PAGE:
Right Worshipful Brother Titus received the Degree of Master Mason in Philanthropic Lodge on November 16, 1915, and was shortly thereafter appointed an officer. His work in the Lodge was outstanding and his Masonic acts were most beneficent, He was Worshipful Master of Philanthropic Lodge in 1926 and 1927, and District Deputy Grand Master for the Lynn Eighth Masonic District in 1929 and 1930, by appointment of Most Worshipful Herbert W. Dean. He was elected Junior Grand Warden of the Grand Lodge for the year 1939. His service in these Masonic offices was most complete and satisfactory, and he was awarded the Henry Price Medal in 1939.
In the early months of this year, 1946, a new Masonic Lodge being instituted in Lynn, Mount Sinai Lodge, he was selected to be its first Secretary to give of his ability and knowledge and to aid and assist in guiding it during its formative period. This is further evidence of his capable altruistic aid in the Masonic field.
In Scottish Rite Freemasonry Brother Titus found an additional outlet for his extreme ability and service to his Brethren. Admitted to Sutton Lodge of Perfection, Jubilee Council, Princes of Jerusalem, Emmanuel Chapter of Rose Croix, of Salem, and Massachusetts Consistory of Boston, in the early part of 1926, he at once commenced active work and so continued for the remainder of his life. He was appointed to office in Jubilee Council, Princes of Jerusalem, and was its Sovereign Prince from 1941 to 1944. He was also an officer in Emmanuel Chapter of Rose Croix and had advanced to the position of Junior Warden, which office he held at the time of his demise on April 20, 1946.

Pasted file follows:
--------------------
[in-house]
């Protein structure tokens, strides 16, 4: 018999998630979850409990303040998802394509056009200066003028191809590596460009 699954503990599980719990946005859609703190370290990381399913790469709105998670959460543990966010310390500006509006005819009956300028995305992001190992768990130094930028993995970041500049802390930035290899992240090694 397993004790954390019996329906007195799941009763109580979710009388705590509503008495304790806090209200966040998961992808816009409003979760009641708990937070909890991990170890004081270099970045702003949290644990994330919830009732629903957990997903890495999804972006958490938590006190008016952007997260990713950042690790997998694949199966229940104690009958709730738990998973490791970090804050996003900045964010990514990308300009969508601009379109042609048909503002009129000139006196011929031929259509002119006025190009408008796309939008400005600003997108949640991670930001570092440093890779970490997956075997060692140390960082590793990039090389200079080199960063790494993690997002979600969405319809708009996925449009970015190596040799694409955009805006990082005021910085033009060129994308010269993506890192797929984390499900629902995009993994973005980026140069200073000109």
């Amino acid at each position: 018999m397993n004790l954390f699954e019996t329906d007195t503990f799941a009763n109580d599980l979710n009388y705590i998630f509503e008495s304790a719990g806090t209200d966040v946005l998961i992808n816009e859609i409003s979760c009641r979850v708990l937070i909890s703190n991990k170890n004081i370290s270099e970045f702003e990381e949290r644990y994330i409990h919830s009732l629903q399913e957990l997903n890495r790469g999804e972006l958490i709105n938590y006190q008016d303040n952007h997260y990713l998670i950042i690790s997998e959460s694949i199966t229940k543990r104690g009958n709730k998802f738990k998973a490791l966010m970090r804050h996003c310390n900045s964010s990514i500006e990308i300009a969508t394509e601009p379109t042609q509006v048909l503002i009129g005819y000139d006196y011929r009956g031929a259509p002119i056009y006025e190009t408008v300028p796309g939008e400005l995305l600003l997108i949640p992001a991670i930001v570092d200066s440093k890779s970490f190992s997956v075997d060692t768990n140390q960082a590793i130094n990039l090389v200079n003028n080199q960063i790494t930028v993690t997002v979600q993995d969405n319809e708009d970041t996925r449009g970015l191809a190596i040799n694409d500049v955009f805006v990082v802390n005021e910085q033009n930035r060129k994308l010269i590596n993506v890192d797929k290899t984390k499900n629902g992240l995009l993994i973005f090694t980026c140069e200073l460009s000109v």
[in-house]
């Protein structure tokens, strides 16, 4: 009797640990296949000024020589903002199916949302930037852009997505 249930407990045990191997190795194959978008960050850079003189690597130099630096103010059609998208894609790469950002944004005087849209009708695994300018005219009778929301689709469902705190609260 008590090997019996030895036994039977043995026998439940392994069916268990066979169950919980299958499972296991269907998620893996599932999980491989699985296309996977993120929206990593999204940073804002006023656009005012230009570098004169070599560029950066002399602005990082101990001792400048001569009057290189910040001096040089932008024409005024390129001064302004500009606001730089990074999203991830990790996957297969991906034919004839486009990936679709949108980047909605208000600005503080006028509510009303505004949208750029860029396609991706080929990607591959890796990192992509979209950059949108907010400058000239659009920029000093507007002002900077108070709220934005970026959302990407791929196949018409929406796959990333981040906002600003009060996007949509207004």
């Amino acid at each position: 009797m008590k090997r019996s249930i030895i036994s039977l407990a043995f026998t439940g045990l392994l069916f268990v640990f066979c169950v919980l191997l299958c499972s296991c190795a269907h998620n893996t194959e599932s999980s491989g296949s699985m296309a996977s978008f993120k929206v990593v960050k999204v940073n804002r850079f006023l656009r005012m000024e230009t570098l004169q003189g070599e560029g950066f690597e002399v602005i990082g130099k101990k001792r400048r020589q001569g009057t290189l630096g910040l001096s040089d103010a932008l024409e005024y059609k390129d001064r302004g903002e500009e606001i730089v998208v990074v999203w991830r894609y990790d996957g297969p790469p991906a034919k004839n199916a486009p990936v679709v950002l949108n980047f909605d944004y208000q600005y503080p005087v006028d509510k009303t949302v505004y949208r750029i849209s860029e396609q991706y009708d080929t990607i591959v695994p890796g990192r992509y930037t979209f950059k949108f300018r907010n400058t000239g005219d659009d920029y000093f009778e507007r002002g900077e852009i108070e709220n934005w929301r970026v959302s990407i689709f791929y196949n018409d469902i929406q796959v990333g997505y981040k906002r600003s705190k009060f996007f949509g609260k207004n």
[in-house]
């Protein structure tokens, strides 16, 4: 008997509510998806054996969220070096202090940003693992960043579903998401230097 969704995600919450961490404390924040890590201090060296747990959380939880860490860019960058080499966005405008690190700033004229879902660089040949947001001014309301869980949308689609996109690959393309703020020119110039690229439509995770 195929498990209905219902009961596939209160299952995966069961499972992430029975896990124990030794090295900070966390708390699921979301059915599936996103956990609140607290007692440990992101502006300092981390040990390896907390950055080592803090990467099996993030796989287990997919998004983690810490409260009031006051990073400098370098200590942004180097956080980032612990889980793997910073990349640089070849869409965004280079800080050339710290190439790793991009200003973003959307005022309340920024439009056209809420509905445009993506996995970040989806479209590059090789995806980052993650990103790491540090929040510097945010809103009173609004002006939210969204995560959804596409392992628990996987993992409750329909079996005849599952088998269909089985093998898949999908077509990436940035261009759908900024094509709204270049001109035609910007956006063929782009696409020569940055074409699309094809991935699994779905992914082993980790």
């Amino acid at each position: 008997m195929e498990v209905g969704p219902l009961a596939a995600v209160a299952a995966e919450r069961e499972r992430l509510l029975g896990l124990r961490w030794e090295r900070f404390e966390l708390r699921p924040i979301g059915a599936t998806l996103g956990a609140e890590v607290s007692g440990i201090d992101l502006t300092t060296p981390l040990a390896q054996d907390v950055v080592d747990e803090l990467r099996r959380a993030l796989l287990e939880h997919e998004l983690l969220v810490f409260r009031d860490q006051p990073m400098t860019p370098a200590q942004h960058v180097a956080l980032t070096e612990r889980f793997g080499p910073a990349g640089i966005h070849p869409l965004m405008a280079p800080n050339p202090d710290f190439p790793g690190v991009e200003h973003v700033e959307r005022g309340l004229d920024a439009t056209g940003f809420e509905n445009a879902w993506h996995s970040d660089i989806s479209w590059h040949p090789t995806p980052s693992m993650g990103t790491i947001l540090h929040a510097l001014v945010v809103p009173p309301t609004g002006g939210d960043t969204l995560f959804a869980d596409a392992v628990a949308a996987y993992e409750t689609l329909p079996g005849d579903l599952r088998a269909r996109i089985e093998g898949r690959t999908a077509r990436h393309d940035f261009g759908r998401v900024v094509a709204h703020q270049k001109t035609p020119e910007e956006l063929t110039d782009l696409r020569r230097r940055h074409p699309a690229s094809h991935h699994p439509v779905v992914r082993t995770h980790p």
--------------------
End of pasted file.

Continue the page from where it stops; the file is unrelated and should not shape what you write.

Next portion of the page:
At the meeting of the Supreme Council for the Northern Masonic Jurisdiction in September, 1945, he was elected to receive the thirty-third and last degree, which award was given him for his meritorious service. However, he stepped aside and laid down his earthly work but a few months before he would have received the Degree in September, 1946.
It is impossible to enumerate his benevolent and charitable works and his unnumbered acts of friendship in a memorial such as this. It is needless to say, he will be greatly missed in this sphere of Masonic activity. His cherished memory is enshrined in our hearts.
"I am standing on the seashore -
A ship spreads its white sails in the morning breeze and starts for the blue ocean.
It is an object of beauty, and I stand and watch it until at length
it hangs like a speck of white cloud just where the sea and sky
meet to mingle with each other.
Then someone at my side says: 'There! It's gone!'
Gone where? Gone from my sight - that's all.
It is just as large in mast and hull and spar as when it left my sight;
and just as able to bear its cargo of living freight to the port of destination.
Its diminished size is in me - not in it! And just at that moment
when someone at my side says, 'There! It's gone!' there are other eyes watching its coming, and other voices take up the glad shout, 'There it comes!'
And that is dying!"